Is MCX’s Loss Apple’s Gain?

There are two things that can be taken as certainly true coming out of the final days of April 2015.

1. It is a very good time to be Apple.

2. It is not such a good time to be the Merchant Customer Exchange (MCX).

Apple’s good week was so good -– it’s almost hard to know where to start.

The iPhone 6 and iPhone 6 Plus have been homeruns and a half to such an extent that Apple has just reported its best second quarter earnings in the company’s history. iPhone sales brought with them a 33 percent increase in its quarterly profit from Q2 2014.

“We are thrilled by the continued strength of iPhone, Mac and the App Store, which drove our best March quarter results ever,” Apple CEO Tim Cook said in the company’s earnings statement.

There were some tougher spots of news – iPad sales are down (though Cook is hopeful that iPad’s jump into enterprise usage will buttress those sales) – and some lingering questions about what the specific sales and use figures are for things like Apple Pay and the Apple Watch.

But with a posted a quarterly revenue of $58 billion, net profit of $13.6 billion and $194 billion in cash or cash equivalents (clearly we set the bar too low two weeks ago when we wrote about how Apple should spend its cash) it’s been an undeniably awesome week to be Apple.

It has also been an awesome week for MCX – though only if one goes with the historical definition of awesome – since the high speed coming-apart-at-the-seams scale and scope that MCX has been experiencing since Monday – has certainly inspired awe among all industry watchers who’ve been observing it unfold in real time.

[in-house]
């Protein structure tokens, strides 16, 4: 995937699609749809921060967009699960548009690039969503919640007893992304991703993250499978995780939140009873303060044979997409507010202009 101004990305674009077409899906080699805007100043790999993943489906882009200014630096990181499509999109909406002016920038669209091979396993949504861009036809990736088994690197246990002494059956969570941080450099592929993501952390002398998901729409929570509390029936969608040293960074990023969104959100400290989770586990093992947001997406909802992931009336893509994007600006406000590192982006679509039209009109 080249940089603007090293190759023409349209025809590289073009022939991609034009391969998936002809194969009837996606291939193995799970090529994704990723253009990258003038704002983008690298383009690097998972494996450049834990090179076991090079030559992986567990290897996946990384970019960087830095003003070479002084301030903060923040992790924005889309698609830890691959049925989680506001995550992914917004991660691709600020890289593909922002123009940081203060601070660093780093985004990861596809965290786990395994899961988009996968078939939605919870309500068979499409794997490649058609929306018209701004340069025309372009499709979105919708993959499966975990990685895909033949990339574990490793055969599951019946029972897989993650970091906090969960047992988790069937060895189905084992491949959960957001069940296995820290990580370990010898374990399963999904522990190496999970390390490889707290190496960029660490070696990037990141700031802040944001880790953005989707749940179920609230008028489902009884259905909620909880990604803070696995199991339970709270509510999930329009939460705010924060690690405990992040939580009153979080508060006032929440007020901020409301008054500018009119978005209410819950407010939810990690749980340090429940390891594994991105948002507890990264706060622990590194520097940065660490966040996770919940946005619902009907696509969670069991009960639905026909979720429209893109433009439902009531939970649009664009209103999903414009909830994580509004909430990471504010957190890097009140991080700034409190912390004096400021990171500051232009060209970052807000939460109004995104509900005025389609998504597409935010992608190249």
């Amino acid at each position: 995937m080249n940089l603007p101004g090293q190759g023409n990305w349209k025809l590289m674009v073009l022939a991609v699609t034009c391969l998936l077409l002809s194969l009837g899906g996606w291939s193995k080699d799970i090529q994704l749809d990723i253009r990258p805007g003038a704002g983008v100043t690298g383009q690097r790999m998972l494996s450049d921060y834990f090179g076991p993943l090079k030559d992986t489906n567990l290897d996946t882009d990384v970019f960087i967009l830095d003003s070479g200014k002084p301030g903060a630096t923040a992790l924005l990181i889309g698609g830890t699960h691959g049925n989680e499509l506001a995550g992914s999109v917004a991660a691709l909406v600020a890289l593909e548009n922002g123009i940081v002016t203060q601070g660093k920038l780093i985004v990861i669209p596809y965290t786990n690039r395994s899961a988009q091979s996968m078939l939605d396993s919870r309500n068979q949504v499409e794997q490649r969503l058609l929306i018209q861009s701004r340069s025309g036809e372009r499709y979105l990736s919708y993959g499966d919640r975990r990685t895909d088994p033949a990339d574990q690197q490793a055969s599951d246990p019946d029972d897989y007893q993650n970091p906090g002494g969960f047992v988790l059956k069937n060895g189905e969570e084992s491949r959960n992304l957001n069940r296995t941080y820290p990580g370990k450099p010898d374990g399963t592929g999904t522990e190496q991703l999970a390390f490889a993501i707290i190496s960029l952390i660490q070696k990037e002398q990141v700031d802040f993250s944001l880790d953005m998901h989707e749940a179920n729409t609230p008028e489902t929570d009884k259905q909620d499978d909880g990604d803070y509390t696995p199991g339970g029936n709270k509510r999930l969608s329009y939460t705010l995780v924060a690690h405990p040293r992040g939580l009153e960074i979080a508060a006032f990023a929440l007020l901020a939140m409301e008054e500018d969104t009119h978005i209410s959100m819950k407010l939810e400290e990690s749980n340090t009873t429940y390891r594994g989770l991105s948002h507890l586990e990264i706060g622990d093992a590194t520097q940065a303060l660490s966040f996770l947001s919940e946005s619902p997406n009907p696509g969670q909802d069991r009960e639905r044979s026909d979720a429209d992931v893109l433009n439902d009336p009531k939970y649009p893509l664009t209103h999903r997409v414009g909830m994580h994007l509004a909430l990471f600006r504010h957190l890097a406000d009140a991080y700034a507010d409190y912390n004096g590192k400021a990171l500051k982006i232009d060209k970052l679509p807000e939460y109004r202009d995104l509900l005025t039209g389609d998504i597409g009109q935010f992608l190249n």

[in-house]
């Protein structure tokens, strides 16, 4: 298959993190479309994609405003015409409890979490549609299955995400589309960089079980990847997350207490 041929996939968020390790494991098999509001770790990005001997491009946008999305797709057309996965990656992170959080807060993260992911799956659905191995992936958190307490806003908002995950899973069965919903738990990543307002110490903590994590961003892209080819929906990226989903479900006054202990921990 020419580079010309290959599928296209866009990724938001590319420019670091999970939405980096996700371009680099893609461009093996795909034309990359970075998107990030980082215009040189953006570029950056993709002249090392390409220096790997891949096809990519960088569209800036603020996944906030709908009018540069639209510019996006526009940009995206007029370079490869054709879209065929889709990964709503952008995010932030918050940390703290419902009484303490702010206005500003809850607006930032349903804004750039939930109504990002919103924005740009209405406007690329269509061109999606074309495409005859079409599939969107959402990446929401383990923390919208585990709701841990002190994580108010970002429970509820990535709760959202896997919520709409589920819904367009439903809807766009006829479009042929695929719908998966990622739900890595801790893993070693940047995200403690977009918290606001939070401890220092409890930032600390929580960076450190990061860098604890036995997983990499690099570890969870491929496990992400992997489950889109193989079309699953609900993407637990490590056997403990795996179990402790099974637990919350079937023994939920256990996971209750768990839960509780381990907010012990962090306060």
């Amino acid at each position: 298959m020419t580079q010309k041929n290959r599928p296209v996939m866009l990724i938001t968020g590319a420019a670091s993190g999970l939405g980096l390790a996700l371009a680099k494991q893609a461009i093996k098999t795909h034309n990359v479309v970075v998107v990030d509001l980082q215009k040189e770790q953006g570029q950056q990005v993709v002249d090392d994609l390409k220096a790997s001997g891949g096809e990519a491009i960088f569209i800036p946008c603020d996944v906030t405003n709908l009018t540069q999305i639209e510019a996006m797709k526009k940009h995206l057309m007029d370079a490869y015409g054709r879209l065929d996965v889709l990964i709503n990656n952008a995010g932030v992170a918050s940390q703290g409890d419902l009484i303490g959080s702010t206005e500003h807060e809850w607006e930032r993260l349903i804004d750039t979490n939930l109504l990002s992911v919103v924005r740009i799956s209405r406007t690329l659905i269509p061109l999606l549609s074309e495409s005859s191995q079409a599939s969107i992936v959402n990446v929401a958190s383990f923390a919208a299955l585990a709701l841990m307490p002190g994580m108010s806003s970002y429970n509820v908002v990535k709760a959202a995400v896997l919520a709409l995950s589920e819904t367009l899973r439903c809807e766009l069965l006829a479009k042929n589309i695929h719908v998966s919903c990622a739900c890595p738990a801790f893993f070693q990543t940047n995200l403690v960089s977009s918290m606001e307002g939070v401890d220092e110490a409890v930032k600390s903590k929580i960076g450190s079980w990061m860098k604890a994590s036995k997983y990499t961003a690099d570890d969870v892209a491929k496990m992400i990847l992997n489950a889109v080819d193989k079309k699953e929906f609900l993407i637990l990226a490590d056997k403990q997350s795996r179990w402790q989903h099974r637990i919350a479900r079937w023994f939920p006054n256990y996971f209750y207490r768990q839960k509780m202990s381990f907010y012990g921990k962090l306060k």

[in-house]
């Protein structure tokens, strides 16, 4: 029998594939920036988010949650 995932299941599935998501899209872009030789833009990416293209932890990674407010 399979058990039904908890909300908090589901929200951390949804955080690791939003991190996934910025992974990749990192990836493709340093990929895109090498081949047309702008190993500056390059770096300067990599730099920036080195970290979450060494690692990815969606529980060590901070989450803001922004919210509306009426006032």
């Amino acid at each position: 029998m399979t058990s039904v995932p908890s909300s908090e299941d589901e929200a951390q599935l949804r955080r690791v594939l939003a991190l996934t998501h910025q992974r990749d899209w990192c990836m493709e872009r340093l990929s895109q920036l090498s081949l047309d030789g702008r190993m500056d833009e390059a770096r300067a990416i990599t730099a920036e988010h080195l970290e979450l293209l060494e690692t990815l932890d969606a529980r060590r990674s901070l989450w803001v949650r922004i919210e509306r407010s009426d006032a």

The “shock and awe” began on Monday when Best Buy announced that it will start accepting Apple’s mobile wallet this summer. The rollout has begun in Best Buy’s mobile app, which now takes Apple Pay – but that acceptance will carry over into physical stores later this year, once the chain has had time to update its checkout systems for NFC compatibility.

The other reason for the delay, of course, is that Best Buy, as a founding member of MCX, is currently operating under a signed agreement that prevents them from taking competitor mobile wallets  – an agreement that expires for Best Buy (and all of the other early signatories) this summer.

And, if losing a founding merchant to the competition wasn’t bad enough – to add insult to injury, Best Buy is no longer even willing to offer a hard commitment to accepting CurrentC later this year when MCX actually launches it.

“We remain invested in MCX,” a Best Buy spokesperson told Re/Code. “We are actively monitoring their pilots…It’s too early to declare whether we will take it at launch.”

That was Monday.

On Tuesday – for reasons that MCX spokesperson Kristin Parran Faulder categorically denied were in any way related to Best Buy bailing – it was announced that MCX CEO Dekkers Davidson was stepping down to pursue “other opportunities.”